Over the past two years, ransomware numbers have gone down significantly, but as their numbers decline, cyber attacks have increased significantly. With new hacking advancements, enterprises must prepare for these eventual attacks. There are a number of ways to prevent these attacks—from spreading awareness to developing active defense strategies.
ISACA’s State of Cybersecurity 2018 report culled findings from 2,366 respondents in healthcare, technology/consulting services, finance, and many other fields. According to the research, 50% of the respondents have experienced an increase in cyber attacks and a drop in ransomware attacks. Forty-five percent of respondents experienced a ransomware attack this year, compared to 62% in 2016.
Cyber Attacks on the Rise
Eighty percent of the ISACA survey respondents expected that they will experience a cyber attack this year. Despite the increase in number, the techniques used by attackers remain the same—phishing (44%), malware (38%), and social engineering (28%). It is also worth noting that most threat actors were cyber criminals (33%), hackers (23%), nonmalicious insiders (14%), malicious insiders (11%), nation states (10%), and hacktivists (6%).
Ransomware attacks are no longer a lucrative pursuit, which explains its decrease. Cryptocurrency mining malware is now a more popular and more insidious method. It generates little financial return, but takes advantage of a person’s computer so it can contribute to CPU cycles for mining. Cryptocurrency may be a more prevalent scheme in the future because it can operate and generate value for an attacker without active access to an unknowing person’s computer software.
Push for Preparedness
Half of the respondents said that most of the cyber attacks involved extortion for money, although the frequency has declined. People are now more vigilant and prepared for these kinds of intrusions. More ransomware countermeasures are also widely available.
Ransomware attacks have dropped as people now refuse to pay ransoms. Ninety-two percent of the respondents indicate that they do not have the capacity to pay off these ransoms. Ninety-six percent also said they don’t have a supply of cryptocurrency for any ransomware payments.
Eighty-six percent of the respondents said they now have strategies in place to thwart cyber attacks. Seventy-eight percent now follow a formal process to deal with attacks, compared to last year’s 53%. Companies are also providing employee awareness training to better spot any oncoming breaches, which include ransomware.
The survey also indicated that threat intelligence is used more, but respondents are not familiar with active defense. Active defense strategies demonstrate high success levels when implemented. Active defense systems, such as CryptoMove, make information more difficult to attack, steal, and destroy, by moving, distributing, and re-encrypting data distribution. Some active defense systems leverage on deception and honeypots, which trick and confuse attackers with traps and advanced forensics.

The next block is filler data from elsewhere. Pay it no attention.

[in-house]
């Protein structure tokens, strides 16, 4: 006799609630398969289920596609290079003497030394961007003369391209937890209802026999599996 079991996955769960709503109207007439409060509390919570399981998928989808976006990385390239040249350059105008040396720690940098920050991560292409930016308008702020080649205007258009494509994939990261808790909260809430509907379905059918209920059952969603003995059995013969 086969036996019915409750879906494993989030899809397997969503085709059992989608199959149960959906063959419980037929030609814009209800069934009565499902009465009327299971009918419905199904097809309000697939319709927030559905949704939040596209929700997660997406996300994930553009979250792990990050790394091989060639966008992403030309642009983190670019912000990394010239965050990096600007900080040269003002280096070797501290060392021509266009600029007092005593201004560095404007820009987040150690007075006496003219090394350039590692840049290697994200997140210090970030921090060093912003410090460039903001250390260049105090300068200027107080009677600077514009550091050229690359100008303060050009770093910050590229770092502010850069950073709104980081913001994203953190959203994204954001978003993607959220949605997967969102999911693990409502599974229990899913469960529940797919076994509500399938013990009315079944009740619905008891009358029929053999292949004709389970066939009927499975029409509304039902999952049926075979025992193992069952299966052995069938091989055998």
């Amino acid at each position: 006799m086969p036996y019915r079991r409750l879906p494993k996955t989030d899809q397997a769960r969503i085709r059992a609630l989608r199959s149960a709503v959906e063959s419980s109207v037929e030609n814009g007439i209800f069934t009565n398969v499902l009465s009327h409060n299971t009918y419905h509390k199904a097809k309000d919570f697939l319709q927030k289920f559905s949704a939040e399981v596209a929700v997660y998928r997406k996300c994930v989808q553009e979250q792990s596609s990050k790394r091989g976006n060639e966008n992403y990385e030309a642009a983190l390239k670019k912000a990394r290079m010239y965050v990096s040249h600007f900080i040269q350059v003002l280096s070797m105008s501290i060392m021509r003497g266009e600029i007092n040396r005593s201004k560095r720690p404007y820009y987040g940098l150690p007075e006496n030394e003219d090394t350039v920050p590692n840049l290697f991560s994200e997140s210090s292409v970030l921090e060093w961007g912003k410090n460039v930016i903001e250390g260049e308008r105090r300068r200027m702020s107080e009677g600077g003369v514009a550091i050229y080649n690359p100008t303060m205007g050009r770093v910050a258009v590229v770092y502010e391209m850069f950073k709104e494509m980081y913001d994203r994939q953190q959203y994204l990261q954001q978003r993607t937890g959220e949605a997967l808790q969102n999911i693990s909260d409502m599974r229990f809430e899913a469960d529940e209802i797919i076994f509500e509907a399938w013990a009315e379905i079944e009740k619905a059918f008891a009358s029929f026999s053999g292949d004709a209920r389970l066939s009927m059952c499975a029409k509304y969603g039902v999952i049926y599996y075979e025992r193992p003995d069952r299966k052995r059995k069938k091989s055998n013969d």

Recent Notable Cyber Attacks
Massive companies that have complex security systems are no exception to attacks. In May, Chile’s largest financial institution, Banco De Chile (BDC), was attacked. The cyber attack shut down 9,000 workstations and 500 servers as a cover-up to illegally funnel $10M to accounts in Hong Kong. The attackers managed to complete four separate fraudulent transactions before they were discovered. They also used a highly damaging wiper malware that totally deleted disk information. It took almost two weeks before the bank resumed its services.
On the same month, Mexico’s Bancomext was also the target of a cyber attack where $18–20M went missing. Similar to BDC, illegal transactions went through SWIFT, a network for international bank transfers. Hackers infiltrated the network through an activated malware after an employee engaged with a phishing email.
TrendMicro released suggestions and best practices to mitigate the destructive capabilities of malware:
- Identify and address security gaps
- Regularly patch and update networks and systems to remove exploitative vulnerabilities.
- Create strict patch management policies and regularly back up data.
- Secure mission-critical infrastructure
- Secure infrastructure where personal and corporate data are stored.
- Enforce the principle of least privilege
- Restrict access to mission-control data and only to system administrators.
- Proactively monitor online premises
- Deploy additional security mechanisms like firewalls and intrusion detection systems.
- Foster a culture of cybersecurity
- Train employees to be mindful of social engineering attacks in the form of spam and phishing emails.
- Create a proactive incident response strategy
- Implement incident response strategies that provide concrete actions about threats.
A Global Issue
Enterprises and large institutions could be at risk for cyber attacks. Vulnerable institutions put their customers and clients at risk. These could cost them huge losses in the business and customer base, immense network repair, and compensation for those affected. Companies should invest in cyber security as any security problems could easily escalate to a national security issue, or even terrorism. While cyber risk is not quantifiable, its results definitely are. They could avert any risks if there are strong security measures in place. And this doesn’t only apply to large companies, but to small business as well. In 2015, 43% of cyber attacks targeted small businesses. Cyber security tech is continually evolving and changing, and professionals must be cognizant of this fact by putting value in their own cyber security policies and defense plans.